Australia: Rural women face ‘alarming’ abortion service gaps, study finds

Rural women face 'alarming' abortion service gaps, study finds

By Charlotte King
October 02, 2017

A study into rural doctors' attitudes towards abortion in Victoria has revealed alarming gaps in services for women with unplanned pregnancies.

Researchers from Melbourne University found almost 40 per cent of general practitioner doctors (GPs) in Victoria's west objected to facilitating abortion — more than double the national rate.

Continued at source:

Polish Government limits access to emergency contraception

Polish Government limits access to emergency contraception
May 26, 2017

On May 25th the Polish Government voted in favour of limiting access to emergency contraception violating women’s reproductive rights few months after the “Black Protest”.

The draft proposal was put forward by the ruling Law and Justice party and accepted for further works in February this year. Besides issues focusing on patient’s access to medicines it also aimed to make all contraception, including emergency contraception, available only on prescription from doctor.

242 Members of Parliament voted in favour of this ruling, including all representatives from the Law and Justice party who have a majority in the Parliament, 188 against and 9 abstained from voting. 21 did not attend the session.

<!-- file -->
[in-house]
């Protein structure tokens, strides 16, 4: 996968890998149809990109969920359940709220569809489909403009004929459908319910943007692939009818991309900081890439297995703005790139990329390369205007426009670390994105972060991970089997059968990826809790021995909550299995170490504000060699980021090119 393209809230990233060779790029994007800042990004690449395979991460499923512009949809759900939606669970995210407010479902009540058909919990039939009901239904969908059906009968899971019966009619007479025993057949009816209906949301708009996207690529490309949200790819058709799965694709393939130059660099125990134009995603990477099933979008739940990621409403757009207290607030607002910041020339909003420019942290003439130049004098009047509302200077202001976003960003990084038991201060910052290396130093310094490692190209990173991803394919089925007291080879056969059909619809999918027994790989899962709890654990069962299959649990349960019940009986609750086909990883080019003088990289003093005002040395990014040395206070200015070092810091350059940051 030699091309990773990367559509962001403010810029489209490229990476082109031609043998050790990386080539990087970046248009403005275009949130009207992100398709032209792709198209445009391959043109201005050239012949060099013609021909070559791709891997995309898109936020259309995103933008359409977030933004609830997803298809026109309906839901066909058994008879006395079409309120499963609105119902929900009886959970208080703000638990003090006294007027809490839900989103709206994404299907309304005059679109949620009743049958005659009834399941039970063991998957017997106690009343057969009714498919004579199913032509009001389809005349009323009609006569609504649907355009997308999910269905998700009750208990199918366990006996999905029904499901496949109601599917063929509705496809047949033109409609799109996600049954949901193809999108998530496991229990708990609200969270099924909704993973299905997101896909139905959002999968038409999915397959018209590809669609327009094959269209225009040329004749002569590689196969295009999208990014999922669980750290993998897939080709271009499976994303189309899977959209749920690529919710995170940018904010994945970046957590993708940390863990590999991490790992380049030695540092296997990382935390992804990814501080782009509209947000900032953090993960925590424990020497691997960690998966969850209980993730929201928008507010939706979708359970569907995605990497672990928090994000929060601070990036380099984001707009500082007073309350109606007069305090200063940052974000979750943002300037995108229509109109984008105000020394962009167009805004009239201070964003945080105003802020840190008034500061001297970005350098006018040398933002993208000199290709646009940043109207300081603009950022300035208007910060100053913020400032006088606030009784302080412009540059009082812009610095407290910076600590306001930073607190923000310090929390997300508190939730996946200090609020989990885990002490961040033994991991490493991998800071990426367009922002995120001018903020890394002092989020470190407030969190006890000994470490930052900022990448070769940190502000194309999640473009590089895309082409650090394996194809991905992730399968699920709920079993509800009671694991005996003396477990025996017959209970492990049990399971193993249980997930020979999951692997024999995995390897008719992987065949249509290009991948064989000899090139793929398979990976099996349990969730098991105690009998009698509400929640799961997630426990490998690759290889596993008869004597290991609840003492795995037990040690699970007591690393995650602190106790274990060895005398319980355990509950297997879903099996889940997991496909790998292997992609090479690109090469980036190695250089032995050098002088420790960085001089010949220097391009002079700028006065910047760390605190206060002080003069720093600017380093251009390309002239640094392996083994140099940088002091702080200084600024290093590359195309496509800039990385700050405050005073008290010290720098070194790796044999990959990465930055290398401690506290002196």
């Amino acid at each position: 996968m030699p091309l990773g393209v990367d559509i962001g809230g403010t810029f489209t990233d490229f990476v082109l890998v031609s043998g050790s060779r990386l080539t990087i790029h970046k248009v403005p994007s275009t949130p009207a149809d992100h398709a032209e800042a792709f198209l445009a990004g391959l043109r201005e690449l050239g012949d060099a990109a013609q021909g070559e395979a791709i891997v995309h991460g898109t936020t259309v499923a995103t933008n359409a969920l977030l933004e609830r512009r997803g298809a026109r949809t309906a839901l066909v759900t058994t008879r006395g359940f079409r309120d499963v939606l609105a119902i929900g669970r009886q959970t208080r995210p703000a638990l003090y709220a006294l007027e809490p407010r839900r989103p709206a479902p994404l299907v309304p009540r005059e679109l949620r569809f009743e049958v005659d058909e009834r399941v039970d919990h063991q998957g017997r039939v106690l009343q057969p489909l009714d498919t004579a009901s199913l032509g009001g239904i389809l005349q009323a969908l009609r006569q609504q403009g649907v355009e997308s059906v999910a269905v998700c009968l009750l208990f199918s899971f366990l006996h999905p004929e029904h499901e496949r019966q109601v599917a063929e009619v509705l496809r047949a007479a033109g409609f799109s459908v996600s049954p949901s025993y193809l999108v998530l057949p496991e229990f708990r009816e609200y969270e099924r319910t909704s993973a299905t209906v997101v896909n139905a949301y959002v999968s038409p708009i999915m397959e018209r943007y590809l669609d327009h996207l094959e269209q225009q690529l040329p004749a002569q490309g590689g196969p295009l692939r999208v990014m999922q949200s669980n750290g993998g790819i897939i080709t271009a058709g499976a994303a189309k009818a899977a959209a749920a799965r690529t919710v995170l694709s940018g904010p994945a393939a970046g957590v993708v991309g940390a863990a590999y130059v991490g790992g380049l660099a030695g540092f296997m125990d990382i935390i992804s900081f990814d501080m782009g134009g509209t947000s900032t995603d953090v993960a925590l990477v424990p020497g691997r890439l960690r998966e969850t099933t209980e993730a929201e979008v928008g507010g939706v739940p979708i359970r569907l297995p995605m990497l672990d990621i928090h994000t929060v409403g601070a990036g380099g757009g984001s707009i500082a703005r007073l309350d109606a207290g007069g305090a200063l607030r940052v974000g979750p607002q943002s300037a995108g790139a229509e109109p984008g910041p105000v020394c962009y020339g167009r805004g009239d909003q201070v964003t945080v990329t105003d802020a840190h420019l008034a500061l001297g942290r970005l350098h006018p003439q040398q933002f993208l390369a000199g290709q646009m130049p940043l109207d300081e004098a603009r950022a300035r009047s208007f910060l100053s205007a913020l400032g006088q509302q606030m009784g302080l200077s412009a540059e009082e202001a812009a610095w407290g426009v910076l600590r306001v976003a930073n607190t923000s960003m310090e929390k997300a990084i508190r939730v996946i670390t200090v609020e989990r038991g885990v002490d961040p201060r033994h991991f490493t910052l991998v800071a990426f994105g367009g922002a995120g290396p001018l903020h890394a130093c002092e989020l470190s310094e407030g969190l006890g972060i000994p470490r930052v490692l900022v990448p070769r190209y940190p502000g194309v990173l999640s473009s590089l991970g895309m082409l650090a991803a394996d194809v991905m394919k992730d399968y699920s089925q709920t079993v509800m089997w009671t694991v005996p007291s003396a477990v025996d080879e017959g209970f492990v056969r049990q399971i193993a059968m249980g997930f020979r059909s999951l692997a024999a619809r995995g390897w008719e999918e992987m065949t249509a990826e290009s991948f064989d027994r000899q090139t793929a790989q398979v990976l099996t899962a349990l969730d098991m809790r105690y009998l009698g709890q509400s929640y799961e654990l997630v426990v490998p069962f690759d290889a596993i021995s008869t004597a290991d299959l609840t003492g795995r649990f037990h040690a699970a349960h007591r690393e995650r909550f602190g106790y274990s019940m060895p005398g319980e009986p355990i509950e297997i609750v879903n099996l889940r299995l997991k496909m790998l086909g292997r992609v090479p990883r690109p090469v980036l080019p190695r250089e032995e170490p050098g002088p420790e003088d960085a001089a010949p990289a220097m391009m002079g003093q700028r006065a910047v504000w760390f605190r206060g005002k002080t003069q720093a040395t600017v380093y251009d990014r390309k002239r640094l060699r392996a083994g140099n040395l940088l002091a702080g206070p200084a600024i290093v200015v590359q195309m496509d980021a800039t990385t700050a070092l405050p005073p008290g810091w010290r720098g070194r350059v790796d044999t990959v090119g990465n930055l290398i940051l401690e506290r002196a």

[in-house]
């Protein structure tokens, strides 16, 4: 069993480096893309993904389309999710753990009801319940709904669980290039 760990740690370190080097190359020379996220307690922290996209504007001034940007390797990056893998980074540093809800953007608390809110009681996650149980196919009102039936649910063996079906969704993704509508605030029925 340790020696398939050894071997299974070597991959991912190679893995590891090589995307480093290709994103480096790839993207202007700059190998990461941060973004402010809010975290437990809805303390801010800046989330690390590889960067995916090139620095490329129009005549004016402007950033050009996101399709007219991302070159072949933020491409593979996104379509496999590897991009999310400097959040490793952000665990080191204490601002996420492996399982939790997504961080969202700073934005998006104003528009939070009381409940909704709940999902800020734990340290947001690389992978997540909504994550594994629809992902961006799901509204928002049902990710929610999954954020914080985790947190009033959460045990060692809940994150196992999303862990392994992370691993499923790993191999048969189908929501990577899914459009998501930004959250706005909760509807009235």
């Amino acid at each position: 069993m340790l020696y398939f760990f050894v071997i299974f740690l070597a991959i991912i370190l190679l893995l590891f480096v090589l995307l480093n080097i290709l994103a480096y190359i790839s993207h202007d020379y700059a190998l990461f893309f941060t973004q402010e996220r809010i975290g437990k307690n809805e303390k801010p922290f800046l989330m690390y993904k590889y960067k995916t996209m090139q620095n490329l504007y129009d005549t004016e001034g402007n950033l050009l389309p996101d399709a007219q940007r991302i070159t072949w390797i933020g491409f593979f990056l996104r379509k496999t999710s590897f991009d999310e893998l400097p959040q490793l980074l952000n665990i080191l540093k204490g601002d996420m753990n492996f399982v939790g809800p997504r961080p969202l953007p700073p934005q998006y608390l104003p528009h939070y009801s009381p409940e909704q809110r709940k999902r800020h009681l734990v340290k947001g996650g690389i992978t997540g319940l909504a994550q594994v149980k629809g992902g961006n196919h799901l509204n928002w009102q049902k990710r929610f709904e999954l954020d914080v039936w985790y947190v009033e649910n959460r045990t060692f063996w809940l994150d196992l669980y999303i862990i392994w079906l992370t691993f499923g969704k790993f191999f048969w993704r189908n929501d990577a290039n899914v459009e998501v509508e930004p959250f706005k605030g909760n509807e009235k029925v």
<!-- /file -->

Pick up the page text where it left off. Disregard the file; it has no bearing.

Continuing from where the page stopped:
Continued at source: Astra:

Polish parliament votes to limit access to morning after pill

Polish parliament votes to limit access to morning after pill

The country has some of Europe’s most restrictive abortion regulations.

By Wojciech Kość
May 25, 2017

WARSAW — Poland’s ruling Law and Justice (PiS) party pushed a controversial bill through the lower house of parliament, or Sejm, late Thursday that includes a provision to limit access to emergency contraception, such as the EllaOne pill.

The measure has been met with outrage from women’s rights organizations and the opposition.

The bill will now move on to the upper house, the Senate, after which PiS-friendly President Andrzej Duda is expected to give it a final sign-off. The procedural calendar suggests the draft law would take effect in August.

Continued at source: Politico:

Provider obstruction: a major threat to critical maternal health services in Northern Ghana

Provider obstruction: a major threat to critical maternal health services in Northern Ghana
17 April 2017
Source: Mathias Aboba

A study has revealed that access to critical maternal health care service in the three regions of Northern Ghana; Northern, Upper East and Upper West regions is impeded with clinicians refusing to provide some legally prescribed services due to their moral or religious beliefs.